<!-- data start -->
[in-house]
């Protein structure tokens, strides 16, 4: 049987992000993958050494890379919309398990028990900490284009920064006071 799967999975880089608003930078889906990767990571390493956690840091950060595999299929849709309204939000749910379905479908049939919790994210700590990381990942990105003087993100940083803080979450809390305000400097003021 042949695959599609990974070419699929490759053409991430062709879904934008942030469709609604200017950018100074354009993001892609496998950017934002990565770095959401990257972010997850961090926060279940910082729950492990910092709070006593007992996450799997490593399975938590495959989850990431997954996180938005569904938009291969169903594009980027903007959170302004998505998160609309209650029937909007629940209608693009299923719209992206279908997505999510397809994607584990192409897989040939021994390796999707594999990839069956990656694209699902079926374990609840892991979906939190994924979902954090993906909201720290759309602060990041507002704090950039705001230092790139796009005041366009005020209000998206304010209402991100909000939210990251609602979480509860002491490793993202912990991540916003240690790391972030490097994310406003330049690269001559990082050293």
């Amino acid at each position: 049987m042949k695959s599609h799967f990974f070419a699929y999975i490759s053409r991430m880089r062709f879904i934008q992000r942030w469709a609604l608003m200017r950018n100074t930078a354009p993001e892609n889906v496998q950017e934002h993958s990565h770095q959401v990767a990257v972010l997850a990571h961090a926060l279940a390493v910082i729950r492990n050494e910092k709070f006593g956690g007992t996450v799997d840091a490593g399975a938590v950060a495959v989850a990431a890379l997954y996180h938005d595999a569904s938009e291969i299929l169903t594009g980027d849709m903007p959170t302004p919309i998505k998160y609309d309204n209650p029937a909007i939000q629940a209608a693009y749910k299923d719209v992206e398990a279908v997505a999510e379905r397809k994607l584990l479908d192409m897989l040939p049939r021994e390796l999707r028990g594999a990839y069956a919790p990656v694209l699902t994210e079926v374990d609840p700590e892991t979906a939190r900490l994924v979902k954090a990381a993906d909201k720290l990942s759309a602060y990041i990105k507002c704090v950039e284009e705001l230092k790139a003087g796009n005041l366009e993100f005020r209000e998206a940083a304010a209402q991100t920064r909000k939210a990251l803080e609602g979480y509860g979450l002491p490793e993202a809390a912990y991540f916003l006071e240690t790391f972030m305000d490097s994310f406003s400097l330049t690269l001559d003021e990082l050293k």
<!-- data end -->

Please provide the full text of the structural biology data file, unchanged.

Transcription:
[in-house]
């Protein structure tokens, strides 16, 4: 049987992000993958050494890379919309398990028990900490284009920064006071 799967999975880089608003930078889906990767990571390493956690840091950060595999299929849709309204939000749910379905479908049939919790994210700590990381990942990105003087993100940083803080979450809390305000400097003021 042949695959599609990974070419699929490759053409991430062709879904934008942030469709609604200017950018100074354009993001892609496998950017934002990565770095959401990257972010997850961090926060279940910082729950492990910092709070006593007992996450799997490593399975938590495959989850990431997954996180938005569904938009291969169903594009980027903007959170302004998505998160609309209650029937909007629940209608693009299923719209992206279908997505999510397809994607584990192409897989040939021994390796999707594999990839069956990656694209699902079926374990609840892991979906939190994924979902954090993906909201720290759309602060990041507002704090950039705001230092790139796009005041366009005020209000998206304010209402991100909000939210990251609602979480509860002491490793993202912990991540916003240690790391972030490097994310406003330049690269001559990082050293």
């Amino acid at each position: 049987m042949k695959s599609h799967f990974f070419a699929y999975i490759s053409r991430m880089r062709f879904i934008q992000r942030w469709a609604l608003m200017r950018n100074t930078a354009p993001e892609n889906v496998q950017e934002h993958s990565h770095q959401v990767a990257v972010l997850a990571h961090a926060l279940a390493v910082i729950r492990n050494e910092k709070f006593g956690g007992t996450v799997d840091a490593g399975a938590v950060a495959v989850a990431a890379l997954y996180h938005d595999a569904s938009e291969i299929l169903t594009g980027d849709m903007p959170t302004p919309i998505k998160y609309d309204n209650p029937a909007i939000q629940a209608a693009y749910k299923d719209v992206e398990a279908v997505a999510e379905r397809k994607l584990l479908d192409m897989l040939p049939r021994e390796l999707r028990g594999a990839y069956a919790p990656v694209l699902t994210e079926v374990d609840p700590e892991t979906a939190r900490l994924v979902k954090a990381a993906d909201k720290l990942s759309a602060y990041i990105k507002c704090v950039e284009e705001l230092k790139a003087g796009n005041l366009e993100f005020r209000e998206a940083a304010a209402q991100t920064r909000k939210a990251l803080e609602g979480y509860g979450l002491p490793e993202a809390a912990y991540f916003l006071e240690t790391f972030m305000d490097s994310f406003s400097l330049t690269l001559d003021e990082l050293k």